Chorus for Alzheimer’s Patients and Their Loved Ones Performs Its Way Safely Through Pandemic

Music is a helpful tool for calming patients with Alzheimer’s and bringing back memories for them. Singing along with other patients or a caregiver can help days be a bit more bearable. A chorus made especially for those suffering from the disease is finding a way to continue to bring the happiness of song to its members, despite the pandemic.

The Singing Hills Chorus, based in Mankato and North Mankato, Minnesota, is getting ready for its spring session by inviting singing duets to join the group via Zoom. Singing duets are generally a collaborative music team of someone with dementia and their friend or family member. The rehearsals will ultimately lead to a spring concert, which may continue to be virtual. It all depends on when it will be safe to sing together again in-person.

Singing Hills Program Director Sandi Lubrant says despite the difficulties caused by COVID-19, their program still brings light to its members.


She explains, “Even prior to Covid people impacted by Alzheimer’s disease often face isolation and just have fewer opportunities in the community to engage. So we just think that many people could benefit from being part of this chorus. It’s full of a wonderful group of people who care deeply for each other.”

The group was founded in 2017 through the Mankato & North Mankato ACT on Alzheimer’s Action Team. No prior singing experience is necessary, there aren’t any auditions, and there are a variety of challenging and familiar pieces. Dementia-aware volunteers are there to help as needed. There’s also typically plenty of time for socializing among members, which include dementia patients, their caregivers, and volunteers.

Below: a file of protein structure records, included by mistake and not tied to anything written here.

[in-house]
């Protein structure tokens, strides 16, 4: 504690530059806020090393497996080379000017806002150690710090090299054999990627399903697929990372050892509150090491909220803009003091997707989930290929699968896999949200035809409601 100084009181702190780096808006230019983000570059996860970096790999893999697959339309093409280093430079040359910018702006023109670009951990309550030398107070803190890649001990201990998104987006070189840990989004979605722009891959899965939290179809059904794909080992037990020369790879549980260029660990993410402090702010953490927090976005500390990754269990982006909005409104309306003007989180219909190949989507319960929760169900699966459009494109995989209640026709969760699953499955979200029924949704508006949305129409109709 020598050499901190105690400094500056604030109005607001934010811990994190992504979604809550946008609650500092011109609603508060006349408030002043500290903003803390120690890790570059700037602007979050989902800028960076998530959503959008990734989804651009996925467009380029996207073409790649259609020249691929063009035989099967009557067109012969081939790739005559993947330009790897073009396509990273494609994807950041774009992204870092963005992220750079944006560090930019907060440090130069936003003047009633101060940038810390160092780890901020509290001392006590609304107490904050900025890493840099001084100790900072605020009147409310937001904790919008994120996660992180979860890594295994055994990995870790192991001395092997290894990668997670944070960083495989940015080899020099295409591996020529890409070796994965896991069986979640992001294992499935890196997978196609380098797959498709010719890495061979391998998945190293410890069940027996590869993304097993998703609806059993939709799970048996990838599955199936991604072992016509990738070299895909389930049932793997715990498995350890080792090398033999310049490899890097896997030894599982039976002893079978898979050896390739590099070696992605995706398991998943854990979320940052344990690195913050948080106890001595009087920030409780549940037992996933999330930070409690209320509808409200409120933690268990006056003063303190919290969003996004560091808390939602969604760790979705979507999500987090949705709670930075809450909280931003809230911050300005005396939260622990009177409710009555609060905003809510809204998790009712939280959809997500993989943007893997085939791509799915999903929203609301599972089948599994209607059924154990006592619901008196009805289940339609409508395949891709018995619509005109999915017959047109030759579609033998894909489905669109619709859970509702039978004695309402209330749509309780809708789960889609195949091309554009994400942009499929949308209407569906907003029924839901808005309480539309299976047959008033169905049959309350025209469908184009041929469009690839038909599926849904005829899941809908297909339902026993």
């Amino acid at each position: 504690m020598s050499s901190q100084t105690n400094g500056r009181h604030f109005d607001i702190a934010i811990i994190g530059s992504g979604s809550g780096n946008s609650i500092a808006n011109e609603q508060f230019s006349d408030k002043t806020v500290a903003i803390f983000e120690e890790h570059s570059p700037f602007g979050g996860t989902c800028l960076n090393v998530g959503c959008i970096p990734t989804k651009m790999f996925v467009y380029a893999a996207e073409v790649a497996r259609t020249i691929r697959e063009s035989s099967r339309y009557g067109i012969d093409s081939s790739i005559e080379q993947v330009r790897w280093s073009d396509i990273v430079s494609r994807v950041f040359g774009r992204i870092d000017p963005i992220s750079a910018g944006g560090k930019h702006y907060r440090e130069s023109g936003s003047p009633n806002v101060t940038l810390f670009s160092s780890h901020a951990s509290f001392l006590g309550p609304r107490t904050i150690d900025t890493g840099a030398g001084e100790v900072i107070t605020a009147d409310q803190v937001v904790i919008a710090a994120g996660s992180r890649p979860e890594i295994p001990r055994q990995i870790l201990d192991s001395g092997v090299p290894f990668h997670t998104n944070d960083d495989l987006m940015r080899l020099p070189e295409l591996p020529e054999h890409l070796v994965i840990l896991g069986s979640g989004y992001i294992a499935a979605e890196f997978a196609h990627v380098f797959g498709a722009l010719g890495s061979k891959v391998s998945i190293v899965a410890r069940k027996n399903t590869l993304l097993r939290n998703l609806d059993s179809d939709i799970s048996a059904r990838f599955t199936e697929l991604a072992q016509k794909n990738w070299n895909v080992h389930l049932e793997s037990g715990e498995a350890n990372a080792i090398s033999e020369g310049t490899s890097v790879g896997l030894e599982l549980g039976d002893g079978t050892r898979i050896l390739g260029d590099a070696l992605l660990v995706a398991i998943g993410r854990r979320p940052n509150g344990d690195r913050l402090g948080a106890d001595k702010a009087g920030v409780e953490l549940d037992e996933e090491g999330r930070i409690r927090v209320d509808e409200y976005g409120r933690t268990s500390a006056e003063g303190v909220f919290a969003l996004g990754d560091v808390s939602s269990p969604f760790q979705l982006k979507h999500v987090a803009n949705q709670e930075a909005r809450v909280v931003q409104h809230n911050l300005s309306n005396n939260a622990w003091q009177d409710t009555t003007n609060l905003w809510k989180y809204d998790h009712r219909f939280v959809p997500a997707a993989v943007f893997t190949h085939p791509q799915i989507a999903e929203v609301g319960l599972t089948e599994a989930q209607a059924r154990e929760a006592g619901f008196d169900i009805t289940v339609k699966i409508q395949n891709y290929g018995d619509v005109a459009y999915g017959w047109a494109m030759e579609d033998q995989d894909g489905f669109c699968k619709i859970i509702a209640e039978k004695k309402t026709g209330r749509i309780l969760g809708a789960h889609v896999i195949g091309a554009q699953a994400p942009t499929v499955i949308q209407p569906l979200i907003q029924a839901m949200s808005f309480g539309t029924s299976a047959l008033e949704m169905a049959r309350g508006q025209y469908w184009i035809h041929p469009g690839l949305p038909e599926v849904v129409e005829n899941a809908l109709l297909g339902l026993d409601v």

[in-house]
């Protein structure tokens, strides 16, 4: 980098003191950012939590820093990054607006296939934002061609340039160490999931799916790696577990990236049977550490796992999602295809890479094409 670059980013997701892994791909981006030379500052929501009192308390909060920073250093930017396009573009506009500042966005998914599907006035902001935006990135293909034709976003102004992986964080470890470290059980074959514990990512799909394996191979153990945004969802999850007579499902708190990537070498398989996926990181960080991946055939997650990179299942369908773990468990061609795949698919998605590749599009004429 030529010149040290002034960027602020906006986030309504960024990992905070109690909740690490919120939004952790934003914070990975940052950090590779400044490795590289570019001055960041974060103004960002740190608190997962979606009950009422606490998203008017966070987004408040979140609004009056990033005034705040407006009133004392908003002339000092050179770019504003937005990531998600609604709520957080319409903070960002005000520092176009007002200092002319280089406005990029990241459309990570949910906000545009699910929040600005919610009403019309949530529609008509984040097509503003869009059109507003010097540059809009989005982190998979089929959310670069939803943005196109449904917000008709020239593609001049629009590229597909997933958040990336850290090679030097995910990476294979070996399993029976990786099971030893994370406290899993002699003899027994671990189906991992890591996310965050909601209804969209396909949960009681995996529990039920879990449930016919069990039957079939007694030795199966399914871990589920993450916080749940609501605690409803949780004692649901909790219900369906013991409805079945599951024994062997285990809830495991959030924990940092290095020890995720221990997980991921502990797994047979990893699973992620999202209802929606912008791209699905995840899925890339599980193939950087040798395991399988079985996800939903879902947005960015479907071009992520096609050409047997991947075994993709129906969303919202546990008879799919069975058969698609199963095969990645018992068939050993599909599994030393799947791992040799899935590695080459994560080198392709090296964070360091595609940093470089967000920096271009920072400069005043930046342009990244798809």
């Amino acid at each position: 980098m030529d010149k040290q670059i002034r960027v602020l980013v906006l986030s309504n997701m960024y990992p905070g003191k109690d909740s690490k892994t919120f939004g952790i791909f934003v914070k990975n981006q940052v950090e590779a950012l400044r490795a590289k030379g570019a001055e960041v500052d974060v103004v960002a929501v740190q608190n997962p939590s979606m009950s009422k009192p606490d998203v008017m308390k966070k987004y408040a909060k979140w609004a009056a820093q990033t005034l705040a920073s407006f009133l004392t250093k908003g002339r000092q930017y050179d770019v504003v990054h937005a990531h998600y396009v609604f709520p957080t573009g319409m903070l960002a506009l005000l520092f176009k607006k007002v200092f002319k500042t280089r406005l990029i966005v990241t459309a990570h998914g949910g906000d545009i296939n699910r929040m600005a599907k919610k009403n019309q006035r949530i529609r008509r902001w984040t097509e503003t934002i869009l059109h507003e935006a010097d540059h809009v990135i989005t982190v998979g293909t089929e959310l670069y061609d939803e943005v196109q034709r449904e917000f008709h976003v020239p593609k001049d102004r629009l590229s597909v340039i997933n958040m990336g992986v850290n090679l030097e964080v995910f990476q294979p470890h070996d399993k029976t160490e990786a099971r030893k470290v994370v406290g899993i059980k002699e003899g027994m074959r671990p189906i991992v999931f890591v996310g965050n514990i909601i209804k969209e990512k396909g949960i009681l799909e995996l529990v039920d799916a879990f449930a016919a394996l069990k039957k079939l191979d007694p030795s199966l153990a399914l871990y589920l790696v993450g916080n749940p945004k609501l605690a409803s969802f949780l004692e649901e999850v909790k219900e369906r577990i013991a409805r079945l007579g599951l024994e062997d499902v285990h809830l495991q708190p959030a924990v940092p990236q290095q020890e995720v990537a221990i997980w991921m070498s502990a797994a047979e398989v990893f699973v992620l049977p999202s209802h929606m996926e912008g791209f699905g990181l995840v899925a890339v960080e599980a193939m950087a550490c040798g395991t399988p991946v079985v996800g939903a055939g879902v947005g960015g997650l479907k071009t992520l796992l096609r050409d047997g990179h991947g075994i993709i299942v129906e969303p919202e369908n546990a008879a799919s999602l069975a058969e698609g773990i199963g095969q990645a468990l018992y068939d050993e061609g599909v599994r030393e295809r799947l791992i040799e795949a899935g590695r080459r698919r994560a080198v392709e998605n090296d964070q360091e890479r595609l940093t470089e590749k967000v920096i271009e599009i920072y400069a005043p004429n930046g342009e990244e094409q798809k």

Kathy Sallstrom’s mother Jane, who had Alzheimer’s, was one of the original members. Though her mother passed away in 2018, she continues to sing in the group with her aunt. She says it’s wonderful to see how music can bring back memories for those with Alzheimer’s.


Sallstrom explains, “I think there’s a connotation that people living with Alzheimer’s have limitations where actually they still have abilities and that potential. This brought so much joy.”

The group was able to put on one in-person show in the fall with an American Sign Language performance of “I Will Sing.” They performed it in a socially-distanced fashion outside Good Counsel Hill in Mankato on a day with good weather. Audio of their singing was later added to the video.

Lubrant says, “We were really determined to share a song together. We felt like American Sign Language gave us that opportunity; it was a beautiful way to express the song.”


The rest of the performances were via video in members’ homes and solo performances in a chapel. They were shared in early December on their Facebook and YouTube pages.

To watch the virtual concert, check out the video below.

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